Filmmaker Jason Reitman is no stranger to Oscar attention. His second directorial feature, 2007’s Juno, landed nods for Best Picture, Best Actress, and Best Screenplay, with Reitman finding himself a surprise nominee for Best Director. His next feature, Up in the Air, once again landed a number of nominations including Best Picture, Best Director, and Best Screenplay, but after a rigorous campaign the film went home empty handed. Following a more minor turn with 2011’s Young Adult, Reitman enters the fray this year with a wholly different kind of film: Labor Day.
I caught Labor Day earlier this afternoon at the Toronto International Film Festival and can attest that it is an excellent picture all around that just might be Reitman’s best to date. Hit the jump for my rundown of the film’s Oscar prospects in a special TIFF edition of Oscar Beat.
A proper review for Labor Day will be coming later this evening from Matt Goldberg, but as I explained before, I’m attending TIFF this year with an eye towards awards prospects. This is the film festival where the awards machine starts churning, and Labor Day could be a major player in this year’s Oscar race.
Based on the book by Joyce Maynard, the film takes place over the course of a Labor Day weekend in 1987 and tells the story of a 13-year-old boy (Gattlin Griffith) who, along with his reclusive mother (Kate Winslet), harbors an escaped convict. Josh Brolin plays said convict with an air of confidence and mystique, but under the façade it’s clear that he’s a gentle man. Opposite Winslet, Brolin turns in a wonderfully soft performance as Frank with the nuance necessary to convey that the character is strong yet thoughtful.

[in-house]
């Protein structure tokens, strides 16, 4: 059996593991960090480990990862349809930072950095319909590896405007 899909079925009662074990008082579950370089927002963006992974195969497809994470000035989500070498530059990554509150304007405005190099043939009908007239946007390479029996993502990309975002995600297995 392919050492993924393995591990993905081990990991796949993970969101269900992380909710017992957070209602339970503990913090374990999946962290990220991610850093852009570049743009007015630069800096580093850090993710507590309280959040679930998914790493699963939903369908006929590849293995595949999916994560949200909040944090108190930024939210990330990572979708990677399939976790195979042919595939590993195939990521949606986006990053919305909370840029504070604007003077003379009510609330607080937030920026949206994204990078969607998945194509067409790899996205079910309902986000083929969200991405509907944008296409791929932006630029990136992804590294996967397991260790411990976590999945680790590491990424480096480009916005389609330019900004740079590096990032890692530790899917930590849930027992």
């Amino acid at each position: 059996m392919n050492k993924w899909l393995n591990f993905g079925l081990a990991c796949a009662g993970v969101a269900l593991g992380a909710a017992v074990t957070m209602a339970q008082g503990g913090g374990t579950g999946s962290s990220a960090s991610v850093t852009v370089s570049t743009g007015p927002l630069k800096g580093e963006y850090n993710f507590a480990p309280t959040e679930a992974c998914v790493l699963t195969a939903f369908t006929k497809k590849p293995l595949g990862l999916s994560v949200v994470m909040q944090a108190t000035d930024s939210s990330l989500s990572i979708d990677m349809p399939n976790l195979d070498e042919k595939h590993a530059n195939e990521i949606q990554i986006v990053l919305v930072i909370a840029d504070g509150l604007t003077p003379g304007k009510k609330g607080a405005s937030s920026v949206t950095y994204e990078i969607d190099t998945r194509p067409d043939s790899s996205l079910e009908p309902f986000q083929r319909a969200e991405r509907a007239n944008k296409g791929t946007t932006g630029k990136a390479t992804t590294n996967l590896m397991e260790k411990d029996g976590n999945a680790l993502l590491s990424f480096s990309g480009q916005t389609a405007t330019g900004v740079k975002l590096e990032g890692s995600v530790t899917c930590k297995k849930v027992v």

Labor Day marks a significant departure for Reitman, as the film lacks the cynicism and biting humor that is a staple of his previous efforts. Instead, Labor Day is an incredibly mature film full of unabashed emotion and quiet moments. It’s his most accomplished yet, and it shows that the filmmaker has incredible range; this is about as far away from Thank You For Smoking as possible. Reitman’s evolution is necessary—Maynard’s story is one of subtlety, and Reitman proves incredibly adept at handling the material with a great deal of confidence.
Buzz for Labor Day has been strong since its Telluride premiere and I would not be surprised to see it become a serious Oscar contender after its next few screenings at TIFF. Nominations for Best Picture, Best Director, Best Adapted Screenplay, Best Actress (Winslet), and Best Supporting Actor (Brolin) are all very possible, with the first four nods the most likely. Winslet’s performance is especially noteworthy; she handles the role of Adele effortlessly. It feels redundant to point out just how amazing Winslet is as an actress, but her performance is really fantastic. She’s no stranger to the Academy, and at this early point she seems to be a likely nominee.
Obviously it’s still early in the Oscar race, but now that the fall festival season is in full swing Labor Day certainly feels like it has the goods to be a major player. Reitman took a gamble in making such a departure from his earlier work, but it paid off in spades. Making a film like Labor Day takes serious guts, and the film proves that he definitely has the talent to back it up. If this is just the first step in an evolution for Reitman as a filmmaker, I can’t wait to see what lies ahead.
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